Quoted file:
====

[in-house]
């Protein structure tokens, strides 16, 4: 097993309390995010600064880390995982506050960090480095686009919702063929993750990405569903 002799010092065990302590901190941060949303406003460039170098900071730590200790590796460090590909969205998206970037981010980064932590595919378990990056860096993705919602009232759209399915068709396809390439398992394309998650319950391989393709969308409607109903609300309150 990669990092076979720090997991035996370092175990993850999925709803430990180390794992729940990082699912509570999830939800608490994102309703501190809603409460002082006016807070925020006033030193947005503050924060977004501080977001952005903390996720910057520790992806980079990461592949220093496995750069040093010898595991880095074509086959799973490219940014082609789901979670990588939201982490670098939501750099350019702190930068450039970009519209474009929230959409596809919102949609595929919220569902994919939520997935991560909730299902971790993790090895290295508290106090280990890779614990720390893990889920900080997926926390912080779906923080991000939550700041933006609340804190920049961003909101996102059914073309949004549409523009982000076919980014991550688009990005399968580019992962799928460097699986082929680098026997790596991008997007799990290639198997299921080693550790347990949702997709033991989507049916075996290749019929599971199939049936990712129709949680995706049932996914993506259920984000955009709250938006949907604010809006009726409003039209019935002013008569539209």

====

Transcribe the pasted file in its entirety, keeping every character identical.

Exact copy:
[in-house]
């Protein structure tokens, strides 16, 4: 097993309390995010600064880390995982506050960090480095686009919702063929993750990405569903 002799010092065990302590901190941060949303406003460039170098900071730590200790590796460090590909969205998206970037981010980064932590595919378990990056860096993705919602009232759209399915068709396809390439398992394309998650319950391989393709969308409607109903609300309150 990669990092076979720090997991035996370092175990993850999925709803430990180390794992729940990082699912509570999830939800608490994102309703501190809603409460002082006016807070925020006033030193947005503050924060977004501080977001952005903390996720910057520790992806980079990461592949220093496995750069040093010898595991880095074509086959799973490219940014082609789901979670990588939201982490670098939501750099350019702190930068450039970009519209474009929230959409596809919102949609595929919220569902994919939520997935991560909730299902971790993790090895290295508290106090280990890779614990720390893990889920900080997926926390912080779906923080991000939550700041933006609340804190920049961003909101996102059914073309949004549409523009982000076919980014991550688009990005399968580019992962799928460097699986082929680098026997790596991008997007799990290639198997299921080693550790347990949702997709033991989507049916075996290749019929599971199939049936990712129709949680995706049932996914993506259920984000955009709250938006949907604010809006009726409003039209019935002013008569539209």